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The consumer is doing better than originally reported. That’s pretty good since we already knew the consumer deleveraged this cycle and is recently experiencing solid real wage growth. The latest data revision shows Q1 corporate profits were revised down by $245 billion, but wages and salaries were revised higher by $228 billion. This explains why we think the revision was related to the exercising of stock option plans. NIPA counts employee stock ownership plans as income at the point of exercise rather than when the options are granted. This income is offset against corporate profits. The chart below shows the improvement in wages and salaries growth after the revision.
Personal Income Growth Now Quicker Than Spending Growth
The revision is huge because it changes how the consumer looks.
With prior data, real income growth was lower than real consumption growth.
That’s obviously unsustainable in the intermediate term. It implies the consumer
is wracking up new debt to make its purchases. Taking on excess debt pulls growth
forward; it’s not sustainable as the last mini-cycle showed. In the short term,
it’s fine, but the clock is ticking on income growth to start accelerating or consumer
spending will plummet and cause a recession.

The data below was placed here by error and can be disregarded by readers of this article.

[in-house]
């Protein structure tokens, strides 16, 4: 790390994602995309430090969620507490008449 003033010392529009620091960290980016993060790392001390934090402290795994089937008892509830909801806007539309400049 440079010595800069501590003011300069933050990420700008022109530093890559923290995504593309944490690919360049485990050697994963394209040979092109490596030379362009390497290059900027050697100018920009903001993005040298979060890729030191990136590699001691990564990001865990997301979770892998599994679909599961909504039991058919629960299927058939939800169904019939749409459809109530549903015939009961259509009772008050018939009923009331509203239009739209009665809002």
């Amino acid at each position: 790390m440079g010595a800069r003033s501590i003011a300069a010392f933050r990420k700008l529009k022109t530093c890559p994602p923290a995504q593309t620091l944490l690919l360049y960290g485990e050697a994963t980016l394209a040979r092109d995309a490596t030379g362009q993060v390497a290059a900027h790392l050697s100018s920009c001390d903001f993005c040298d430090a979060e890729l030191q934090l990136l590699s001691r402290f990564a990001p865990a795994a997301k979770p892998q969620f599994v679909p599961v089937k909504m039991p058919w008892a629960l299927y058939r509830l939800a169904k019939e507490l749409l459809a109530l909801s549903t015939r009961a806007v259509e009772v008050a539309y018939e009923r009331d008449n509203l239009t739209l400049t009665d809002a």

As you can see from the chart below, during the 2015-2016 slowdown, real consumer spending growth was quicker than income growth. That didn’t last, allowing the consumer to replenish its savings.
It’s actually a good thing the savings rate temporarily fell rather than consumption growth because a decline in consumption growth could cause a recession. Specifically, the personal savings rate fell from 7.9% in February 2015 to 6.3% in December 2016. In the latest reading in June, the savings rate was a healthy 8.1%.
We needed to review that revision because it’s a wholesale
change of how we look at the consumer. It probably matters more than the June
data we will review now. In June, monthly personal income growth was 0.4% which
beat estimates for 0.3%, but May’s growth was revised from 0.5% to 0.4%. Yearly
growth was 3.3%. Monthly wages and salaries growth improved from 0.2% to 0.5%. Monthly
consumer spending growth was 0.3% which matched estimates; the May reading was
revised higher from 0.4% growth to 0.5%. Yearly consumption growth was 2.5%.
The consumer has room to increase its spending growth just to catch up to income growth. This could drive GDP growth for the rest of the year. It’s interesting to see this relatively low consumption growth given how strong the June retail sales report was. That bodes well for the potential for even higher retail sales growth. The 2nd biggest shopping period of the year, which is the back to school shopping season, is getting underway. This solid income growth suggests it will be a strong season.
On the slightly negative side, RedBook same store sales
growth has been declining from its relatively high rate. In the week of July 27th,
growth fell from 4.9% to 4.5%. At many points this year, the Redbook report has
shown much higher growth than the hard data. Now let’s see if the two converge